Friday, July 13, 2007


I've always referred to Bikram as "The McDonald's of Yoga", but that was my own assumption without actually ever having taken a class. So yesterday, in the interest of being able to back myself up with some facts (or refuting my basic assumptions) I took one.

This took some courage on my part. For those of you that don't know, Bikram is done in a hot room - 105 degrees celsius and 40% humidity to be precise. One of the reasons given for this on the Bikram web site is the heat increases the heart rate, turning this into an aerobic exercise... Just a few more points for background: 1) it consists of a fixed, "scientifically" developed sequence of 26 poses, developed by the eponymous Mr. Bikram Chadhoury, 2) it's probably the only branch of yoga, with the possible exception of yoga clothing, that's making real money for its developers - in this case Bikram himself, who is well known for his collection of Rolls Royces (remember the Rajneesh...?), and 3) Bikram has patented(!) his sequence of poses and has legally pursued those who try to teach his sequence or variants of it without paying him royalties.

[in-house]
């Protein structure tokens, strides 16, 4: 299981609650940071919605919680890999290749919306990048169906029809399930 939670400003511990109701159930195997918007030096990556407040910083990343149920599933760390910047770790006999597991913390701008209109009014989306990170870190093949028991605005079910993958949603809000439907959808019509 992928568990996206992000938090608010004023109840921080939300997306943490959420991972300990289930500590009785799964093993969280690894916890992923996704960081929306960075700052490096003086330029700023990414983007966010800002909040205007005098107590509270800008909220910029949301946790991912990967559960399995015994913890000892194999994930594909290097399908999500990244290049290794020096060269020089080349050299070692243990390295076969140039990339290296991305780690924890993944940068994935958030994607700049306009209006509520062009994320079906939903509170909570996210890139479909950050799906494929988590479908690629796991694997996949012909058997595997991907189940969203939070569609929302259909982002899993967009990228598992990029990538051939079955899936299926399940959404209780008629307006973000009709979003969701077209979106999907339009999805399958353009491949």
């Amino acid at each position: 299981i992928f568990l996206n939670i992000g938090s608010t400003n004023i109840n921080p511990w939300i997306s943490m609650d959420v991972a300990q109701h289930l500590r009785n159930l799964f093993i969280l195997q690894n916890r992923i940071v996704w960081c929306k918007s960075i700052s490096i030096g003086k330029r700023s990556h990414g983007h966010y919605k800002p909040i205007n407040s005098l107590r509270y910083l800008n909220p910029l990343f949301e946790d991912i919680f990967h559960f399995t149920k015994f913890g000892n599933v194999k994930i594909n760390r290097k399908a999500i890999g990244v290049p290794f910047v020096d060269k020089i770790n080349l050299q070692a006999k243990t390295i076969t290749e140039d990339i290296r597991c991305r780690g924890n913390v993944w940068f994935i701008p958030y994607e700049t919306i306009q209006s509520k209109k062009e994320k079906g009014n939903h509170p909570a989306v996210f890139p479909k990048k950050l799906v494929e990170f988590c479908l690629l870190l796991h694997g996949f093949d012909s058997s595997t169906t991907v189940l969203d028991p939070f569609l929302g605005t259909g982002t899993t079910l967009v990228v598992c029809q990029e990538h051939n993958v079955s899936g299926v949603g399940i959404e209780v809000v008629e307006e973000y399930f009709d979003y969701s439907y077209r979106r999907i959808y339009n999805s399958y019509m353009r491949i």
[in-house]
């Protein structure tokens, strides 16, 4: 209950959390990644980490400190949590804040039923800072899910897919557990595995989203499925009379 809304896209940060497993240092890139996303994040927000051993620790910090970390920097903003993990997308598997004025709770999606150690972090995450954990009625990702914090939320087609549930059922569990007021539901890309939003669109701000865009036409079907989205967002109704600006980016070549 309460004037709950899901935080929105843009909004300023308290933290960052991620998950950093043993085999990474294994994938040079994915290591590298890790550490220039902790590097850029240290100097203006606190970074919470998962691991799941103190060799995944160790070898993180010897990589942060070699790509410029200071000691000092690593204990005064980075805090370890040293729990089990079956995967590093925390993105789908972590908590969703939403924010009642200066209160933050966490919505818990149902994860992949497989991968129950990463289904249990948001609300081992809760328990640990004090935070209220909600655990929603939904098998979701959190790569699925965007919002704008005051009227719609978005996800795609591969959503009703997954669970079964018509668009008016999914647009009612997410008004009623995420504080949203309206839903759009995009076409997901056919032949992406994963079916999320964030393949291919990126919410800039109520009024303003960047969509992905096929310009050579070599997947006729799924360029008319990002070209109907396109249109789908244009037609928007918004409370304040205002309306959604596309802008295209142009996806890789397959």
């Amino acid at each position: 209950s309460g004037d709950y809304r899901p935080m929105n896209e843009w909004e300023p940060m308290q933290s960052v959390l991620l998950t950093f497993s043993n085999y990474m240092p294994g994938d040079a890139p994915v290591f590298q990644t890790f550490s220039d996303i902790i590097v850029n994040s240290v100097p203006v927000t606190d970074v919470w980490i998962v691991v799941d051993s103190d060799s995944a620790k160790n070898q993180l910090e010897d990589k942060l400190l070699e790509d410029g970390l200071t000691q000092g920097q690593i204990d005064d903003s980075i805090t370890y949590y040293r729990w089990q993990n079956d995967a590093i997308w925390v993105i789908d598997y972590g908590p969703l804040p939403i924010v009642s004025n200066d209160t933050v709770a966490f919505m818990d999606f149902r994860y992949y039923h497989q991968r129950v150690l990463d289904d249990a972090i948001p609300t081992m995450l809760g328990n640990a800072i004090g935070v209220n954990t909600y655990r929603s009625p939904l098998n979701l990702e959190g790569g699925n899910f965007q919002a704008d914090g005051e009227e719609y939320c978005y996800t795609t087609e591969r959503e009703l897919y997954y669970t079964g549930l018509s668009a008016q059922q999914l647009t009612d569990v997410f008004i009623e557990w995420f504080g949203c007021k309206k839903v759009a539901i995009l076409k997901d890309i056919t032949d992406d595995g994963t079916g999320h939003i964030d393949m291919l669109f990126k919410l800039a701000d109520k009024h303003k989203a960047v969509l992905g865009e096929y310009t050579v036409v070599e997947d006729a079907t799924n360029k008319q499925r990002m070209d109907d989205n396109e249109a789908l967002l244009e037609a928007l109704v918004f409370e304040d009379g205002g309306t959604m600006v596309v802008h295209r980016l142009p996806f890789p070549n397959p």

BTW, as a side comment, my anecdotal impression had been that Bikram's the branch of yoga that appeals most to men.

So, I checked out the Bikram web site and off I went. I decided to wear my absolute lightest yoga pants (black ones), along with my one and only sports bra (a white one, you'll find out why this is important very soon...).

Bikram has over 600 studios in the U.S. and hundreds more worldwide, but the highest concentration is in San Francisco. A friend of mine has speculated that's because Bikram actually appeals to gay guys, but I wasn't sure. An alternative explanation was offered by a female friend from San Francisco, who claimed that her girlfriends like to take a Bikram class before dates, because the water they lose during the class allows them to fit into their tighter jeans... That may have become a fad in San Fran... But more importantly, the international headquarters of Bikram is in L.A., less then three miles from my house on La Cienega Blvd. I was going to the holy of the holies itself.

If you've ever been to a regular yoga studio in L.A., you'll know that they're normally pretty upscale in an organic foods type of way. Hardwood floors, soft colors, entry hall full of books and clothes meant to empty your pocket book and fill your soul with the right Zenish New Agey feel. The world headquarters of Bikram is very different. Situated in a fairly run down part of La Cienega Blvd, it's housed in a large commercial building that was probably once a warehouse of the type that doesn't have loft potential...

The pricing, as I'd already found out on the web site, was high. $20 for asingle class, $150 for a 10 class pack, and $250 for unlimited monthly.Compare this to $17 a single class and $120 a month for unlimited monthly at most L.A. yoga studios.